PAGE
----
Not every non-conformity requires a corrective action (to better understand how to use CAPA effectively read our article NCR, CAR, SCAR, CAPA, PAR What's the Difference). To start with, if you find yourself with too many CAPAs, perform a one-time assessment and close all those which are not critical or move them to an improvement action item in your management meetings. This way you can deal with them as time permits but there is no full-fledged investigation required which devours your resources.

℞ #2 - Start Doing

Let's take some action to get some relief.

℞ - Prioritize your CAPAs.

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Once your one-time assessment is completed, keep CAPAs from building up by prioritizing. There are several aspects to take into consideration:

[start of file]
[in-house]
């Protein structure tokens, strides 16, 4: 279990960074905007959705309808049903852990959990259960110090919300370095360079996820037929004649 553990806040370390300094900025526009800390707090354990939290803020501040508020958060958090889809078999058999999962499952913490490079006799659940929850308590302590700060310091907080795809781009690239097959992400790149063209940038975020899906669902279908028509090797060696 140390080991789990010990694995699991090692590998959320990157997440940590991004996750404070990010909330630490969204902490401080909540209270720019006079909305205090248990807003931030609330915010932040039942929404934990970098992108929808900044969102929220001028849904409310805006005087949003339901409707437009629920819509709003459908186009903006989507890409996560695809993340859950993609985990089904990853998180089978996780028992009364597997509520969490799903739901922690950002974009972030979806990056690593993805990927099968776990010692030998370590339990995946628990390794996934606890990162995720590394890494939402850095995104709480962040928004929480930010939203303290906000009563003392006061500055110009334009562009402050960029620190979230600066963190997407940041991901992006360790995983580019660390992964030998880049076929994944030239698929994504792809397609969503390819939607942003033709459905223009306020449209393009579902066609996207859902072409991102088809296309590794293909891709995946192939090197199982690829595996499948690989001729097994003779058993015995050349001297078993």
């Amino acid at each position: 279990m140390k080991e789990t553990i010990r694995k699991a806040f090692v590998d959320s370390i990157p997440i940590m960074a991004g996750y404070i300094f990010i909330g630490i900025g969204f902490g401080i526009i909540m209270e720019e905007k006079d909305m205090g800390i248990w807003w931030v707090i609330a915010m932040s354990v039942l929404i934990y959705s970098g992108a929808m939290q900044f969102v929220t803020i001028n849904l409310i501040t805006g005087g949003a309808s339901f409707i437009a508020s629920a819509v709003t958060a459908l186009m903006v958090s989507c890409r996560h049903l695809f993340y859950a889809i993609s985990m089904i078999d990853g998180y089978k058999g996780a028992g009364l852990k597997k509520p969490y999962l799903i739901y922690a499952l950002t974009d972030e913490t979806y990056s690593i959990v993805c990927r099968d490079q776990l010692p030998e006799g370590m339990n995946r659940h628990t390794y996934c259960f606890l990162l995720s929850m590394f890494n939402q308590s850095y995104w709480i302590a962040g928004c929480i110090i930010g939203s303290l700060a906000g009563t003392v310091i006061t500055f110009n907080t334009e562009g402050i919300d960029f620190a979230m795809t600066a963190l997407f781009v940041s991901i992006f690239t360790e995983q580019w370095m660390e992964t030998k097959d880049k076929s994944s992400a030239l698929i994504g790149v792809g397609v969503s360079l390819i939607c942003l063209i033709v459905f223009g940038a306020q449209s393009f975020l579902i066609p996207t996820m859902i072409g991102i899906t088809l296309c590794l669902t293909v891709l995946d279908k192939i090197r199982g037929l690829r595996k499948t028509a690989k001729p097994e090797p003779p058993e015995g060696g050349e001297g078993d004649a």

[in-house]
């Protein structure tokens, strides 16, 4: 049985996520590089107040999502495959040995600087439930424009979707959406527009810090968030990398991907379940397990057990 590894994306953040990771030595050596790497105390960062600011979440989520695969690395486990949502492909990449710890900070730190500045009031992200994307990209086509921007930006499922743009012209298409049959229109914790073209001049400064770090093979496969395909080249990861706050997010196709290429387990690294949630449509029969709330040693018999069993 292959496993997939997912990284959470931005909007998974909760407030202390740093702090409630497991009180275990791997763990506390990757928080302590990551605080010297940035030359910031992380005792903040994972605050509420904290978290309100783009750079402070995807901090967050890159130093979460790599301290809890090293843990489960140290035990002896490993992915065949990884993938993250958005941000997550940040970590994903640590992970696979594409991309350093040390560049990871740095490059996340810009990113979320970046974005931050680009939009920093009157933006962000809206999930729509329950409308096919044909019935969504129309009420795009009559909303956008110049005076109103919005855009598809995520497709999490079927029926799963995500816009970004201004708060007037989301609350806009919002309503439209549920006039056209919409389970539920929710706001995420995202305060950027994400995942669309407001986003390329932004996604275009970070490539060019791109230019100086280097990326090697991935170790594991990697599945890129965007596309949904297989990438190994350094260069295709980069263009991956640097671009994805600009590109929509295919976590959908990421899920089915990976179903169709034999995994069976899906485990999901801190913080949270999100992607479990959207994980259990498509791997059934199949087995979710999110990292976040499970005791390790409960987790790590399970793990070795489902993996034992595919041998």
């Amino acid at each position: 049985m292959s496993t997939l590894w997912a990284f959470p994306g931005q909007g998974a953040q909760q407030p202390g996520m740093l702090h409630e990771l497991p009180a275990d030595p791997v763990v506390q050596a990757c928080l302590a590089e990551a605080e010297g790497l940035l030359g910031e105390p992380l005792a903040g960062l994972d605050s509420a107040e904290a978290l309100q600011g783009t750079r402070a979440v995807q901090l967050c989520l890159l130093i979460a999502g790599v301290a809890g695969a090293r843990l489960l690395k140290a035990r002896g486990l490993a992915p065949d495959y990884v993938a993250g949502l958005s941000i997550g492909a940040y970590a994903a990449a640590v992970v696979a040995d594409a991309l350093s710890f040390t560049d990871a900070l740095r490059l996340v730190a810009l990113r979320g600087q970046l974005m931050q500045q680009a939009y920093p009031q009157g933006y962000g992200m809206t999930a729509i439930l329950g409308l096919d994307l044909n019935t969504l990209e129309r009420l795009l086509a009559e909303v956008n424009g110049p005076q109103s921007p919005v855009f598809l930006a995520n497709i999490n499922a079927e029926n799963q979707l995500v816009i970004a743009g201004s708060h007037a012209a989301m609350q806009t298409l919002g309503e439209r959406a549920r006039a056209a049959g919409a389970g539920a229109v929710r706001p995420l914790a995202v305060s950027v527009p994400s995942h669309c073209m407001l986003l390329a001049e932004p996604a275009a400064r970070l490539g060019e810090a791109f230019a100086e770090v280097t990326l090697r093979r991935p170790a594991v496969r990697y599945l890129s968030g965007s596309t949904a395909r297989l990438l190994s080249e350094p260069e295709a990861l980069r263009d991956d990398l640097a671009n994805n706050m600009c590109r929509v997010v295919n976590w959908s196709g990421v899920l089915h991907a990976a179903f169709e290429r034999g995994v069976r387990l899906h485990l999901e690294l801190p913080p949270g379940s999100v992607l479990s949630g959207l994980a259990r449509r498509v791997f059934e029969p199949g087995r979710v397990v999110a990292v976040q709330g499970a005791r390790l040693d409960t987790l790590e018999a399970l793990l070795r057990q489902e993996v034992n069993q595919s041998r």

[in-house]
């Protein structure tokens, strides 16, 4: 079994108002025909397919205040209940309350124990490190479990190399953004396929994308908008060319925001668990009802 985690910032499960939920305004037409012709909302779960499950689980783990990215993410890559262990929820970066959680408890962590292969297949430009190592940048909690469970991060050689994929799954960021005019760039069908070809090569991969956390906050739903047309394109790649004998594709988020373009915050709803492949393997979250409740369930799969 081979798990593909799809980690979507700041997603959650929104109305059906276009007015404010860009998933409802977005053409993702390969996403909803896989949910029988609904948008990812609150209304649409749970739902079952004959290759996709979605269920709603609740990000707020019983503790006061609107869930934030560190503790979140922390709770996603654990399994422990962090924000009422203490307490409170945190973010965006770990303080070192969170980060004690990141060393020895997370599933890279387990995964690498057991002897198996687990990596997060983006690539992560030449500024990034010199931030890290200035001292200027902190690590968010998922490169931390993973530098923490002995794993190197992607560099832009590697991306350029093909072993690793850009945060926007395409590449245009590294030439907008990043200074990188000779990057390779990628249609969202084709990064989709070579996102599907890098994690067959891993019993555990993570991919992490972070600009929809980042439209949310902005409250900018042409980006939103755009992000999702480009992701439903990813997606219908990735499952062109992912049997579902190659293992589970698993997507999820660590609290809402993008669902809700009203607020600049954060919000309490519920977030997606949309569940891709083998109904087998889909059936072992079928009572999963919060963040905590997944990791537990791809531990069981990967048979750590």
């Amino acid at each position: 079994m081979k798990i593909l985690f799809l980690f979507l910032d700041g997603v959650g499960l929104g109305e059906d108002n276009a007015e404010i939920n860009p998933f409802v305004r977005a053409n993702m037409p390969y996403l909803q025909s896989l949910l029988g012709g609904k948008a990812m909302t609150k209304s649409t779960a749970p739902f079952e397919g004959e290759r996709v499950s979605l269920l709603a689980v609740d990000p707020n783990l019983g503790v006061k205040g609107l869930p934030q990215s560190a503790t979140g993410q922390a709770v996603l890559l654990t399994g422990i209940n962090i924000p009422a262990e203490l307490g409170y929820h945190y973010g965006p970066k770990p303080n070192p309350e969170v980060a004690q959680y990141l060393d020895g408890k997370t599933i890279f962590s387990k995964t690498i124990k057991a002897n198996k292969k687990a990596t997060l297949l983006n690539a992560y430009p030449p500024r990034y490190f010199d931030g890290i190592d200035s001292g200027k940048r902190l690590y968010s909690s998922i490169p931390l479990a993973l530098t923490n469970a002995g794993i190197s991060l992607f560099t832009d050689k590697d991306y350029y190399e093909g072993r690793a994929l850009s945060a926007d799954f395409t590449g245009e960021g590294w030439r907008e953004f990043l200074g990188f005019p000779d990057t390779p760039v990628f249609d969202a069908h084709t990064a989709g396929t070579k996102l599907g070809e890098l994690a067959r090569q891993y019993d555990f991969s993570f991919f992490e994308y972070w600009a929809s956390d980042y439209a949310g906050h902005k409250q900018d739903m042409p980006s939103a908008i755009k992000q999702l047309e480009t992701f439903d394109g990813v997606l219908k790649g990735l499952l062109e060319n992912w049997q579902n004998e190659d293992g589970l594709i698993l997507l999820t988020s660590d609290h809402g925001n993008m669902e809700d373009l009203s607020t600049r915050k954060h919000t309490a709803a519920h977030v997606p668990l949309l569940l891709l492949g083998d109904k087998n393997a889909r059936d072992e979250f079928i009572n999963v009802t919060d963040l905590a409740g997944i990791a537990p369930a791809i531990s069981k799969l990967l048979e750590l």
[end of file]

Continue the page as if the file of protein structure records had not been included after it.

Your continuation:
1. Compliance - CAPAs from external audits most often need to be performed within a fixed time frame. Otherwise you may compromise your certification.

  2. Risk - Many of the latest revisions to the international standards now require you assess risk in your QMS. Actions that pose a higher risk (health, safety, environment) to the company if not corrected should be given a higher priority.

  3. Contribution - Corrective actions that bring higher returns to the company, either from increased efficiency (higher throughput) or lower costs should form the next priority.

Work on the highest priority first and continue until it's done. If you find you can't proceed any further with your highest priority, put it aside and work on your No. 2 priority. Do not multi task! Do one thing at a time where thought is required.

℞ - Focus on finding the Root Cause.

CAPAs typically comprise 3 parts: containment, root cause analysis and the execution of the corrective/preventative action. The root cause analysis often is the most time-critical and leads to the biggest improvement gain.  

Containment may be costly in the short term but it can often be implemented in short order and have the outcome of your process back on track. Don't spend a lot of time finding the cheapest containment. Find something that works and focus on the root cause.